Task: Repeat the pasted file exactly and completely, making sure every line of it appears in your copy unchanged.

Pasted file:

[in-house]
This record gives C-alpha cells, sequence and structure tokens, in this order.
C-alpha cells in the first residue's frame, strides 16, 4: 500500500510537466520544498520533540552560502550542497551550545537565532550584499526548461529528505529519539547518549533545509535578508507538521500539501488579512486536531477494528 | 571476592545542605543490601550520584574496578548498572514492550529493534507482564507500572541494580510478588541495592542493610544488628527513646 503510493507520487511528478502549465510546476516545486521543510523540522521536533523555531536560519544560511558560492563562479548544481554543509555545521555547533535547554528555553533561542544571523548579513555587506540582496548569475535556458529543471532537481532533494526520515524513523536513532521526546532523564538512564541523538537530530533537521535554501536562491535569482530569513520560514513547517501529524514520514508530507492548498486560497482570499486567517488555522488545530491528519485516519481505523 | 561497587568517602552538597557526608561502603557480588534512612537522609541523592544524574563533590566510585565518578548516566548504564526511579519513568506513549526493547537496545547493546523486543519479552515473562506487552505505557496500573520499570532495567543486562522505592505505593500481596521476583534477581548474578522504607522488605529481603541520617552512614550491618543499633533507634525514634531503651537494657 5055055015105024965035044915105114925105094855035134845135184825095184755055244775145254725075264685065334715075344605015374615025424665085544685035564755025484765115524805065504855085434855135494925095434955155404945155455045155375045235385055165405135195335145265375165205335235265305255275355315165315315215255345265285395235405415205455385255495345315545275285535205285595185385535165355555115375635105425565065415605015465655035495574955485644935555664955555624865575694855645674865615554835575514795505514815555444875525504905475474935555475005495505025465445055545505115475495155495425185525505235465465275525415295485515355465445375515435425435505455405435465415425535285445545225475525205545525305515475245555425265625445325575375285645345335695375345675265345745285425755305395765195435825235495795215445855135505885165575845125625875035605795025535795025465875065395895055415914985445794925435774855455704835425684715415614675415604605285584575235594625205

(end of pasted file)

[in-house]
This record gives C-alpha cells, sequence and structure tokens, in this order.
C-alpha cells in the first residue's frame, strides 16, 4: 500500500510537466520544498520533540552560502550542497551550545537565532550584499526548461529528505529519539547518549533545509535578508507538521500539501488579512486536531477494528 | 571476592545542605543490601550520584574496578548498572514492550529493534507482564507500572541494580510478588541495592542493610544488628527513646 503510493507520487511528478502549465510546476516545486521543510523540522521536533523555531536560519544560511558560492563562479548544481554543509555545521555547533535547554528555553533561542544571523548579513555587506540582496548569475535556458529543471532537481532533494526520515524513523536513532521526546532523564538512564541523538537530530533537521535554501536562491535569482530569513520560514513547517501529524514520514508530507492548498486560497482570499486567517488555522488545530491528519485516519481505523 | 561497587568517602552538597557526608561502603557480588534512612537522609541523592544524574563533590566510585565518578548516566548504564526511579519513568506513549526493547537496545547493546523486543519479552515473562506487552505505557496500573520499570532495567543486562522505592505505593500481596521476583534477581548474578522504607522488605529481603541520617552512614550491618543499633533507634525514634531503651537494657 5055055015105024965035044915105114925105094855035134845135184825095184755055244775145254725075264685065334715075344605015374615025424665085544685035564755025484765115524805065504855085434855135494925095434955155404945155455045155375045235385055165405135195335145265375165205335235265305255275355315165315315215255345265285395235405415205455385255495345315545275285535205285595185385535165355555115375635105425565065415605015465655035495574955485644935555664955555624865575694855645674865615554835575514795505514815555444875525504905475474935555475005495505025465445055545505115475495155495425185525505235465465275525415295485515355465445375515435425435505455405435465415425535285445545225475525205545525305515475245555425265625445325575375285645345335695375345675265345745285425755305395765195435825235495795215445855135505885165575845125625875035605795025535795025465875065395895055415914985445794925435774855455704835425684715415614675415604605285584575235594625205